Grow Your Own

Hi All

When I heard that Anistatia and Jared at Mixellany were going to be talking Slow Drinks at the Imbibe show, I jumped at the chance to join them. I will be there on the 13th to talk organic and homegrown. In the meantime, I’d thought I’d prepare a little something for readers here. Sorry I’ve been absent. Lots of training work at the bar school and a new role as ambassador for Brockmans Gin has kept me busy.

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How does your garden grow?

Herbs, fruits, berries etc are the most common ingredients used in the production of cocktails and mixed drinks. Yet they are the most difficult to control in terms of quality, aesthetic, taste and price. Citrus fruits often arrive into bars with signs of blight, mould and various other imperfections. Berries that are squashed. Dried up Pineapples. Herbs already blackened. The price of a punnet of blackberries can vary from 1.50 to 3.00. These perishable items are vital to quality drinks yet a challenge for even the most rigorous and exacting bar managers. It is on the back of this premise that one drinks giant has spent serious money on researching and launching another range of pre mix cocktails, designed to help out the recession struck home cocktail enthusiast. It’s true, fruit can be expensive and needs to be carefully controlled, but there are ways to ease the pressure whilst delivering a real point of interest for your menu.

As the country shifts its focus to quality, organic and locally sourced ingredients, the pressure to deliver this in the service and hospitality industry is moreso than ever. But why so difficult a task…? Working with fruit suppliers has always been a part of this trade, from the local grocer to the food wholesaler.

When we look at cocktail books of times gone by, the appearance of fruit is common to all and essential, though there are few fresh ingredients which are consistent.  As is still the norm, bars use a staple of citrus fruits, mint and berries to create their drinks, with extras dotted around. In the age of the supermarket, it is possible to buy all manner of produce from all over the world. Exotic fruits, cheaper spices and ingredients whose shelf life has been extended. The bartenders larder has increased in size and everyone is looking for the newest flavour.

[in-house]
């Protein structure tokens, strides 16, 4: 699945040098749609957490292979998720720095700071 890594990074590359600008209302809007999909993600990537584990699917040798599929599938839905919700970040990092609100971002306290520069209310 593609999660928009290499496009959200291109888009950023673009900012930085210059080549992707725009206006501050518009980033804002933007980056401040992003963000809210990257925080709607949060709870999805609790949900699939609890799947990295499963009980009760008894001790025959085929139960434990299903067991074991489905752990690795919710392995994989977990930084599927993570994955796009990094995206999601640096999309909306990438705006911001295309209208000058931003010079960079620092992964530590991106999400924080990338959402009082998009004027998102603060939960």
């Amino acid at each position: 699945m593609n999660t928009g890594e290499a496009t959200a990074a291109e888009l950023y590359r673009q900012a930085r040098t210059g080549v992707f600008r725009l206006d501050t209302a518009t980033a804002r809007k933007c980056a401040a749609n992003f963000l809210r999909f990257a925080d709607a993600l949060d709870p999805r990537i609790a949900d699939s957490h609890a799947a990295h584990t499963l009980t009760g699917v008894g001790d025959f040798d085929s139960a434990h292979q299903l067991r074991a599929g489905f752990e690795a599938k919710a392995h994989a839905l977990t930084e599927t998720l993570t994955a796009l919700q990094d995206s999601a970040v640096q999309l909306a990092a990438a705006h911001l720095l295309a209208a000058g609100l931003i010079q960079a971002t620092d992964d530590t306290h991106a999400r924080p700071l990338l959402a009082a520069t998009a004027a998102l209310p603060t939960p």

Should it be the exotic that defines a cocktails remarkability? I think most people here would argue, no. As bartenders prepare more infusions, syrups, tinctures, home made ingredients. The arts of the past are being resurrected.  Old cocktail books abound with recipes not only for cocktails, but also distillations, syrups, essences and waters. The reason…? it would be nigh on impossible to keep the raw fruits or herbs for certain flavours the whole year around. It is part of alcohols heritage as a preservative that we should try to hold on to the flavours and benefits of fresh produce.

Elixirs, Liqueurs and the modern Pimms Cup extol this virtue. Chartreuse, Benedictine, Bitters, Fragoli, Chamberyzette Vermouth, Absinthe. All of these hold a common idea, the use of and preservation of, fresh ingredients and an extension of their normal shelf life. Dressing these up with seasonal fruits of the time can change how they are perceived. You can use cloves, orange and rosemary with Benedictine in November but then bring out something completely different in the summer using cucumber, mint and lavender.

It is difficult to grow enough fruits and herbs to supply a cocktail bar, and even more difficult to find a decent sized allotment in Soho for less than 1/4 million. My point is that, the ability to do this functionally is almost impossible but a place to start is at home, or in a window box and grow something. Even if it’s a garnish, for one drink, for a month. It’s a start.

I’d like to mention the work done by Joe McCanta over at SAF in Shoreditch.  An abundance of homemade syrups and infusions make up the modest organic menu. Whilst in the courtyard out the back, there is a domestic greenhouse (which is also a functioning bar) surrounded by window boxes, a grape vine, a lime tree….all with the POTENTIAL to be used, just when they are at their best. How is this functional…? A nursery off site which can feed the bar once it has been used up. They are able to use ingredients right from the soil, which gives everything a remarkable freshness and sense of vitality.

They have been kind enough to allow me access to their garden to prepare a drink I’ve been making for Brockmans Gin. This drink is a classic fruit cup style drink, all the rage right now at Wimbledon with Pimms. It is one of the most versatile for demonstrating seasonality and how garnish can alter flavour.

Brock’s Summer Cup

25ml Brockmans

25ml Martini Rosso

5ml Cointreau

Splash Orange Flower Water

Top with ginger ale

Garnissh glass with borage leaves, nasturtium, alpine strawberries, lemon slices.

NB Whilst preparing this article, I learned that Fyffes (no.1 fruit importer in Europe and of Banana fame) took over Hudson grocers in London in the latter half of the 19th century. It turns out that Escoffier (the chef who changed English restaurants and dining, whilst inventing the peach melba) and Carlton Ritz (one time manager at the Savoy then namesake of Ritz Carlton Hotel, now New Zealand House) were sacked for a number of reasons, one of them being a commission pay off by Hudson grocers to make sure that they were main fruit supplier for the hotel! Check out the article below.



1 Response to “Grow Your Own”

  1. 1 Ed
    July 7, 2010 at 12:53 pm

    that’s a great article from the guardian archive!

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